Edward S. Curtis's North American Indian Photographic Images. Library of Congress.
Reviewed by E. A. Schwartz
Published on H-Survey (December, 2001)
Picturing the American Indian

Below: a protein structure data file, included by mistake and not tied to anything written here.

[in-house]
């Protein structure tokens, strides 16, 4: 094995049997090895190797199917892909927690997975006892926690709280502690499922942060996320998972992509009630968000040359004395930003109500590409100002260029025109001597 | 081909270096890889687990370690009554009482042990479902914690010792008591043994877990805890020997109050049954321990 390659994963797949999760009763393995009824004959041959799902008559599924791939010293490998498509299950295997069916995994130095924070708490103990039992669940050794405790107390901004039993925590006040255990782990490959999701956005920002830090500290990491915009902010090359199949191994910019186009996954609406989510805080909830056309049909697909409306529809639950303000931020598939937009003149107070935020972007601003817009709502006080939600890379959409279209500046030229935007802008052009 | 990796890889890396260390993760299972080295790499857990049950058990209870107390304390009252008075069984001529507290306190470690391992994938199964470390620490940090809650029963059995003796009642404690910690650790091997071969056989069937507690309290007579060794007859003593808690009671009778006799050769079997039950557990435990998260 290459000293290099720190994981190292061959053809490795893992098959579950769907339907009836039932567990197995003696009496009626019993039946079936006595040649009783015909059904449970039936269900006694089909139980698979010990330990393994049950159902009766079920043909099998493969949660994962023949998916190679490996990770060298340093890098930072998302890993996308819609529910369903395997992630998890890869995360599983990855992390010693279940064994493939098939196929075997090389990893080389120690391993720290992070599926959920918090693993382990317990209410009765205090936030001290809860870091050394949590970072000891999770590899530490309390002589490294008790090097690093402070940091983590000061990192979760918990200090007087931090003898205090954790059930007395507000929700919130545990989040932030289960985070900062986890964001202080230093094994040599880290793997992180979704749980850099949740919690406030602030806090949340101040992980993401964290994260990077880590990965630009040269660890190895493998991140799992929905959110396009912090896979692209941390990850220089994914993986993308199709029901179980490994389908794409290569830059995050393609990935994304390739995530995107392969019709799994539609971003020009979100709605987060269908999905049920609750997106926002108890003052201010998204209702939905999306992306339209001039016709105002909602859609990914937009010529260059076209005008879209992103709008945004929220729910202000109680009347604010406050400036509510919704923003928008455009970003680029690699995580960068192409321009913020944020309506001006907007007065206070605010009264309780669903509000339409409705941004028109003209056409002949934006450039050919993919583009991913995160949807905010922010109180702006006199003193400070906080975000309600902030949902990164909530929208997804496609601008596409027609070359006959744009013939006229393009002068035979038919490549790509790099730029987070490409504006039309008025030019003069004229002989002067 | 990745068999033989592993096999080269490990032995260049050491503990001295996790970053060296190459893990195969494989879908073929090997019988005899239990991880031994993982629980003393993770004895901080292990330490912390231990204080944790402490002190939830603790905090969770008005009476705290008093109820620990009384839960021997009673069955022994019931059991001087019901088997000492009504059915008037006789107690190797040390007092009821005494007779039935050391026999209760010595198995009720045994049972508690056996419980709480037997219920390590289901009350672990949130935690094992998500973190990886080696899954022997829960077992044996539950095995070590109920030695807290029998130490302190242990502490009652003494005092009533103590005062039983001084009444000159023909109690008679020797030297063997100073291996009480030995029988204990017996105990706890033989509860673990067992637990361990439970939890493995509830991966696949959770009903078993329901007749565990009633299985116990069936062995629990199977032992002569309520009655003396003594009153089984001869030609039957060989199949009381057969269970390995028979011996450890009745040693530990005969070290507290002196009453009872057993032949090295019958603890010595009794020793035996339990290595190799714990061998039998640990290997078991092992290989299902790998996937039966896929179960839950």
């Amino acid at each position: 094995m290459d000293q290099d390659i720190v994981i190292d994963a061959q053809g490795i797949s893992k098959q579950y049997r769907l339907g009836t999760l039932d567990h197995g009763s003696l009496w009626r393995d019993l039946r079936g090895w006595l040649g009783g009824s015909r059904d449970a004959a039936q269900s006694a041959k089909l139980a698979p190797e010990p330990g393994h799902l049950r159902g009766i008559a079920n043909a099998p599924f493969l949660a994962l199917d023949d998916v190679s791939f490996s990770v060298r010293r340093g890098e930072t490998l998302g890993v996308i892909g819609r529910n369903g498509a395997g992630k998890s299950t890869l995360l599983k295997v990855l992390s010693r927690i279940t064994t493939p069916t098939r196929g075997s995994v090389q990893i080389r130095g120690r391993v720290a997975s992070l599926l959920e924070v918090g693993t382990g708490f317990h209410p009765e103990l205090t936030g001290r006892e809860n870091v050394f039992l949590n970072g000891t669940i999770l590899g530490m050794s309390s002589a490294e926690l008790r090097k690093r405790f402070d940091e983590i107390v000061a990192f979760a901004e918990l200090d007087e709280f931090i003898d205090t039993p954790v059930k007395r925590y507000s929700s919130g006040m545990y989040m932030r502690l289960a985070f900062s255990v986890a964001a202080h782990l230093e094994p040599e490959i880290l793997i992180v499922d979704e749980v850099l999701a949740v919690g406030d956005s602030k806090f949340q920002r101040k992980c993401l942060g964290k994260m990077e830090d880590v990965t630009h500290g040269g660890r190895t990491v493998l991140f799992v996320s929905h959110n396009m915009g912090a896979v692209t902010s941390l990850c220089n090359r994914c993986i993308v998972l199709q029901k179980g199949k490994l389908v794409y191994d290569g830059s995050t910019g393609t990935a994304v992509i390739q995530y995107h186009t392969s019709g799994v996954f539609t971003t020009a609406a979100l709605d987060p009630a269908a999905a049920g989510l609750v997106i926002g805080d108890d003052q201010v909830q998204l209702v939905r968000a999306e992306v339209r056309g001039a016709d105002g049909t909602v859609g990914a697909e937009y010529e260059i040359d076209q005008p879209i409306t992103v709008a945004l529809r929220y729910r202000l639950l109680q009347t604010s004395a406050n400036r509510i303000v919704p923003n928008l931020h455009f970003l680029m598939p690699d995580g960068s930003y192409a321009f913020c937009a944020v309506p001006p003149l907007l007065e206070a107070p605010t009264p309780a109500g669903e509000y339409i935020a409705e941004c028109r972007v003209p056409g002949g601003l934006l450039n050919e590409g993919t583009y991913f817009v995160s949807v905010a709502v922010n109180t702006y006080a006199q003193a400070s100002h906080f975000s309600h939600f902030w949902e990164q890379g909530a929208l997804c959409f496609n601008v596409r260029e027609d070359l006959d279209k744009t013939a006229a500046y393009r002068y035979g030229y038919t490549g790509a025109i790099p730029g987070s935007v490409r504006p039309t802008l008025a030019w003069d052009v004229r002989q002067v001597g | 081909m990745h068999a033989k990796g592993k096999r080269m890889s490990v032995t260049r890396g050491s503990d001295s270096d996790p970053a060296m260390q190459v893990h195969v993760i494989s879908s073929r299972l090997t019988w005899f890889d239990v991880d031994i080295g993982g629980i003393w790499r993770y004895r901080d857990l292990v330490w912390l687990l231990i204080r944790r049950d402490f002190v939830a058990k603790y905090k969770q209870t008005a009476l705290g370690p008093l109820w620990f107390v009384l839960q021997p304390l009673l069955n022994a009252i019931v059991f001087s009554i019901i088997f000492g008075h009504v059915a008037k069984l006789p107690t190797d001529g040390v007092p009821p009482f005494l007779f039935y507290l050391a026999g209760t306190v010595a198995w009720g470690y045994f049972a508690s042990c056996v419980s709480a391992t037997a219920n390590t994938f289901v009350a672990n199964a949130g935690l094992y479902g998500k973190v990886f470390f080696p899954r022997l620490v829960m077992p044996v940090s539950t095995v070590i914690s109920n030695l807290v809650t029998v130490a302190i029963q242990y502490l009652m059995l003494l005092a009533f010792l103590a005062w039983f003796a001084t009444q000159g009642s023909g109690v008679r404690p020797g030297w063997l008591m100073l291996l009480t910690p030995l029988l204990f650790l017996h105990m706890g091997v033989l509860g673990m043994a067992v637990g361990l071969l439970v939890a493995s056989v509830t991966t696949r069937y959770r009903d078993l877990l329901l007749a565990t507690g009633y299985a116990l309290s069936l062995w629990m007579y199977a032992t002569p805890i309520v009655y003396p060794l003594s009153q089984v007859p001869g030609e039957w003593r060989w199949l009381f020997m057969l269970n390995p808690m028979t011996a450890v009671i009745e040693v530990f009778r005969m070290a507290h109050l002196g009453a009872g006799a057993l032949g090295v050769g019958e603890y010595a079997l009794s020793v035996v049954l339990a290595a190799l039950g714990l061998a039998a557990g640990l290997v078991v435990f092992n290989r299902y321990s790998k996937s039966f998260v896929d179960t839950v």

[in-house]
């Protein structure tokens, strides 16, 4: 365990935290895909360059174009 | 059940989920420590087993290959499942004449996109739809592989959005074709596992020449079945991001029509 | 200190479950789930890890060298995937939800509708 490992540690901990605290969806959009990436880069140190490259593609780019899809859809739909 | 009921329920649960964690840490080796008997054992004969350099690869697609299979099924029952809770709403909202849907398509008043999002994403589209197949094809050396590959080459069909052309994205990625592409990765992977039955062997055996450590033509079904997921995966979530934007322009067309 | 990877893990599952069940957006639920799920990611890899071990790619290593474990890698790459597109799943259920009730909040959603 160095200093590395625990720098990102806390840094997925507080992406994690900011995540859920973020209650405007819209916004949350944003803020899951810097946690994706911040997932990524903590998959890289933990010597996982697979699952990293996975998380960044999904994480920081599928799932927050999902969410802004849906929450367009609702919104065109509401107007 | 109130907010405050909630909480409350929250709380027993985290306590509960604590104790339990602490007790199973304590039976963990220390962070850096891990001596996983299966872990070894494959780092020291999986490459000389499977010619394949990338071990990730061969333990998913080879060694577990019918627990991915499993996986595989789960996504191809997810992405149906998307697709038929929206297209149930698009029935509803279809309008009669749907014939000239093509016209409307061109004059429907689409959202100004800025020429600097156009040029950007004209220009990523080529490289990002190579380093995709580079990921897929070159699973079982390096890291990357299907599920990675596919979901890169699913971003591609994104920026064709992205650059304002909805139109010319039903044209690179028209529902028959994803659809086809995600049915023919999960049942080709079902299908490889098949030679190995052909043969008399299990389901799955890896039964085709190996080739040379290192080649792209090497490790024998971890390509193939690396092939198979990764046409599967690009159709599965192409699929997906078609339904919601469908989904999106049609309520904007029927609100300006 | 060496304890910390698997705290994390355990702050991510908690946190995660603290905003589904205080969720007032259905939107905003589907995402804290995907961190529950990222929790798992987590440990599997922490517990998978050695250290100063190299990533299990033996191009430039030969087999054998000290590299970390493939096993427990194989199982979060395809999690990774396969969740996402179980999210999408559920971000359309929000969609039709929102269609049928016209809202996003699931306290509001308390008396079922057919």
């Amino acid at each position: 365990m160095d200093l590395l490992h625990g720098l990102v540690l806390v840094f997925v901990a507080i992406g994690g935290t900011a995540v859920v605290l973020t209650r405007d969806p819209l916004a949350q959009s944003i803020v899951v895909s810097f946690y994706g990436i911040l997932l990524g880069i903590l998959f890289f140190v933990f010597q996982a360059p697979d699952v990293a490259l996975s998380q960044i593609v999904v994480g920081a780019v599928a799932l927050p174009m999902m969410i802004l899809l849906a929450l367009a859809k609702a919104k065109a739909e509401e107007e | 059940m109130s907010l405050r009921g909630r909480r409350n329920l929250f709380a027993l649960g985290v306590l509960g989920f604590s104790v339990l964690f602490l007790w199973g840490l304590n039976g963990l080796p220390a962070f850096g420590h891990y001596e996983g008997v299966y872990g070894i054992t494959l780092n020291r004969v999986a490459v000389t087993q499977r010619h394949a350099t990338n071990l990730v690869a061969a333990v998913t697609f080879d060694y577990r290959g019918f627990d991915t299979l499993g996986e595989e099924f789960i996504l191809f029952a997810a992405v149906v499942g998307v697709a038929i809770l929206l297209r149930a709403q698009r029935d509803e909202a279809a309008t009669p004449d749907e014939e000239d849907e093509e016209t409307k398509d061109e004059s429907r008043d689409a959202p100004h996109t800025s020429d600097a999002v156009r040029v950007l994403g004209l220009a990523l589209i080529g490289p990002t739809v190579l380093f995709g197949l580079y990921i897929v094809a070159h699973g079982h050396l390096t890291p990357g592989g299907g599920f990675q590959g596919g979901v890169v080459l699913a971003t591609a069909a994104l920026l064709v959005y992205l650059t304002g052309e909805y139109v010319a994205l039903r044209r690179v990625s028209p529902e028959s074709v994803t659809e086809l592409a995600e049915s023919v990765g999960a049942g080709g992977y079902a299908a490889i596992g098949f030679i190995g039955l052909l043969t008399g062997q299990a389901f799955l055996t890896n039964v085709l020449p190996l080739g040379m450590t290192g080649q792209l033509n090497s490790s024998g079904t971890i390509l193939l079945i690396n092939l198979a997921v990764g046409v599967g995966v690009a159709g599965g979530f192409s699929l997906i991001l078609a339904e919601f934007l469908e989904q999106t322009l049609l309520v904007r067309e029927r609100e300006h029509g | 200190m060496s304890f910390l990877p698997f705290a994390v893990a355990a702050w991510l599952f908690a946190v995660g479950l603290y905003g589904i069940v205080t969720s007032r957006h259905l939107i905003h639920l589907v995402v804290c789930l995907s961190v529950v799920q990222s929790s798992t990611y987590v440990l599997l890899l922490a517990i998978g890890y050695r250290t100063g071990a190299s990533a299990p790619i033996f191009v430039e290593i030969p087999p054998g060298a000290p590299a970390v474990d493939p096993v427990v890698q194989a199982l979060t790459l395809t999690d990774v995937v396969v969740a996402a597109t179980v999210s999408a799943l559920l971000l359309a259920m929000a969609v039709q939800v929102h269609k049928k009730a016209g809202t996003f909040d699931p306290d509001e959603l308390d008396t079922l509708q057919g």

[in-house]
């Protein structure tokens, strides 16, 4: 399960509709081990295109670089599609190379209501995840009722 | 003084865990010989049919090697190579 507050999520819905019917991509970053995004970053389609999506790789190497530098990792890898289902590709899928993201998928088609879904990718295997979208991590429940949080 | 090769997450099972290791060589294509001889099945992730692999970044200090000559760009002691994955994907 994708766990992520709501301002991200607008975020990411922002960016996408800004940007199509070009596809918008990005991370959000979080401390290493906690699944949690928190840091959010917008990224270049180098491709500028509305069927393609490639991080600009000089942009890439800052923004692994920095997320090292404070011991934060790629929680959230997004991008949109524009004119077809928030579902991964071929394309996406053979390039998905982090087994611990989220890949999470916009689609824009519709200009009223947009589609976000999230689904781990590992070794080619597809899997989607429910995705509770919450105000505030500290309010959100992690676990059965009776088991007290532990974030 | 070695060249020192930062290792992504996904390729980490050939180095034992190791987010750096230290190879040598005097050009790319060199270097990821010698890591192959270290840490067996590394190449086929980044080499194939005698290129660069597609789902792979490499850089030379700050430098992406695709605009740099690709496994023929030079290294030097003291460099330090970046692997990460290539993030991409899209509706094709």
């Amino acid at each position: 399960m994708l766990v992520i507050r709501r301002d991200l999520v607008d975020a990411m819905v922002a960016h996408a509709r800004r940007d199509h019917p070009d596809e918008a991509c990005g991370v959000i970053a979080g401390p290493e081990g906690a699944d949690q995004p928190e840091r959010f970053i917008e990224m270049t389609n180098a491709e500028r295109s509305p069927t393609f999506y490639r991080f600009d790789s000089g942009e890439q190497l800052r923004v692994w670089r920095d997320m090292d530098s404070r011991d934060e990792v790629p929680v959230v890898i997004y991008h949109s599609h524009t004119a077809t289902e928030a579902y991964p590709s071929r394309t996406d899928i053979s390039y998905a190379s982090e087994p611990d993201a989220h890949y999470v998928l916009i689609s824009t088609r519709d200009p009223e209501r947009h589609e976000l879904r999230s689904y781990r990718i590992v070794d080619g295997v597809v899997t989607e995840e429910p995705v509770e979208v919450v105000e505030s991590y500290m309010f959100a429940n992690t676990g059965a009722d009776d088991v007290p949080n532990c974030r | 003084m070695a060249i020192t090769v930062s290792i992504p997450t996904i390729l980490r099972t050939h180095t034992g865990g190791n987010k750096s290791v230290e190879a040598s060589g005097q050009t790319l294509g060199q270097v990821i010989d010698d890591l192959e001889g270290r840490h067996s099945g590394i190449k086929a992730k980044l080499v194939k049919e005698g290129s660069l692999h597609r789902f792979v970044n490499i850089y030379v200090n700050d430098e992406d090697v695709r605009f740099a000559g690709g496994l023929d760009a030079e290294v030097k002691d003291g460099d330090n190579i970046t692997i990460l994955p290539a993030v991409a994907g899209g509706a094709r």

Northwestern University's Edward S. Curtis exhibit under the auspices of the Library of Congress, supported by the Ameritech National Digital Library Competition, appears to be almost everything one could want in a web presentation of a complex subject. It is a mostly well-designed, valuable resource for any teacher of American history whose students can navigate the internet, even those whose students are not ready to appreciate the valuable interpretive essays. <p> The importance of Curtis and the meaning of his work are still open to question more than seventy years after the publication in 1930 of the last volume of his photographs. Curtis began publication of twenty volumes and more than 2,200 photographs of American Indian people and artifacts in 1907. He hoped the project would be self-supporting, but the expensive volumes sold slowly and he never covered his costs. His work was, significantly, praised by Theodore Roosevelt, who recommended it to financier J.P. Morgan, whose philanthropic support helped Curtis continue his work. Curtis was never accepted, however, either by the prominent aesthetic photographers whose work paralleled his own, or by the anthropologists who discipline was rising during the period when Curtis was at work. <p> Curtis set out to record native cultures which were generally thought to be in the process of vanishing. When he encountered non-native artifacts, he tended to retouch them out of his finished work. Perhaps the best-known example was the disappearance of a clock from his picture of two Piegan men, which is discussed in this exhibit. Other examples (drawn from Christopher Lyman's <cite>The Vanishing Race and Other Illusions: Photographs by Edward S. Curtis</cite> [New York: Pantheon Books, 1982]) include erasing advertising from the bag fabric used to make a tipi and providing "indigenous" garb for some subjects, which becomes obvious when one sees pictures of different persons from different groups wearing the same outfit. (Lyman's book, now unfortunately out of print, informs this review and casts a shadow over the presentation which will be obvious to readers familiar with the book, notwithstanding the relatively few mentions it receives.) <p> Curtis's work was little known by the time he was done, and all but forgotten within a few more years. But popular culture rediscovered the picturesque possibilities of Indians in the 1960s and publishers of posters and calendars turned Curtis photographs into icons. Rare is the American who has not been exposed, probably unknowingly, to the works of Edward S. Curtis. <p> Among the virtues of this presentation is its comprehensiveness, including, according to the explanatory notes, "all of the published photogravure images including over 1500 illustrations bound in the text volumes, along with over 700 portfolio plates." Captions are provided in text which can be copied, and large-format versions of the photographs can be downloaded. <p> The presentation also includes a timeline and a map showing locations of the groups photographed by Curtis. The accompanying essays were written by Mick Gidley of the University of Leeds, England; David R.M. Beck of the University of Montana, and Gerald Vizenor of the University of California, Berkeley. The link that leads to the essays might be given more prominence, given that they provide the context that makes the presentation the intellectual opportunity it is. <p> Gidely's contribution is a straightforward description of Curtis's life which includes consideration of several specific photographs, but is less concerned with controversy and deep interpretation than the other essays. Gidely concludes that, "'The North American Indian' is a monument in words and pictures to a range of cultures which most white men could not or would not see." Beck's essay, "The Myth of the Vanishing Race," considers Curtis in the context of American Indian history and the development of anthropology. Beck provides essential background. His essay is the intellectual pivot of the presentation. <p> Vizenor's essay, "Edward Curtis: Pictorialist and Ethnographic Adventurist," is a deep interpretation integrating the aesthetics of Curtis and his subjects with a consideration of the ethnographic meaning or lack of meaning of the photographs. Vizenor notes, "Three generations later the native heirs choose his photographic images for reasons other than the politics of the social sciences. Perhaps natives praise the visual analogy. Curtis pictures may, in fact, be the choice of more natives than any other photographer. This association, in my view, is aesthetic, not ethnographic.... Why would natives pose to create a portrait simulation, a pictorialist image not their own, for photographic adventurists who later nominate their pictures as the real, and the ethnographic documents of a vanishing race?" <p> Among them, the essayists have covered every aspect of Curtis except, perhaps, one. The presentation gives us Curtis as Curtis presumably chose to have his work represented, in sepia. While the tone may give some viewers a more organic and timeless feeling than the blunt black-and-white of a news picture, it also obscures details by reducing contrast. Curtis frequently made his subjects somewhat fuzzy or obscure. While we can assume Curtis sometimes had the technical difficulties most photographers experience, this approach was an exploitation of technique, not a failure of technique. Curtis did not, as one critic has suggested, have to make images with short depths of focus because of long exposure times, and his tendency to leave some subjects in shadow is not due to any uncertain concept of lighting. He was making visual arguments, and the sepia tone was another tool he used to make them. One can get a sense of the significance of the sepia tone by comparing pictures in this presentation with their reprinted black-and-white counterparts in Christopher Lyman's book, mentioned above. A comparison of one example from this collection with a modified version may be found at http://www.csusm.edu/schwartz/curtisb.htm. <p> Although, as Gerald Vizenour points out, native people have found a aethetic resonance in these pictures, those who would use this presentation or the photographs alone as teaching tools have a problem. With the help of the essayists, they will have to decide how to approach the meanings Curtis has invested in his images through his techniques and his tendency to make subjects more indigenous-seeming through costuming and retouching. <p> Note: <p> . I chose to attempt to subvert Curtis by removing the sepia tone and cropping the images. In other words, I chose content over the image as such, but as a consequence I implicitly accepted the content left after my editing as valid. The results are among the images in a collection for a California history course which may be found at http://courses.csusm.edu/hist347as/vc/curtisfr.htm <p>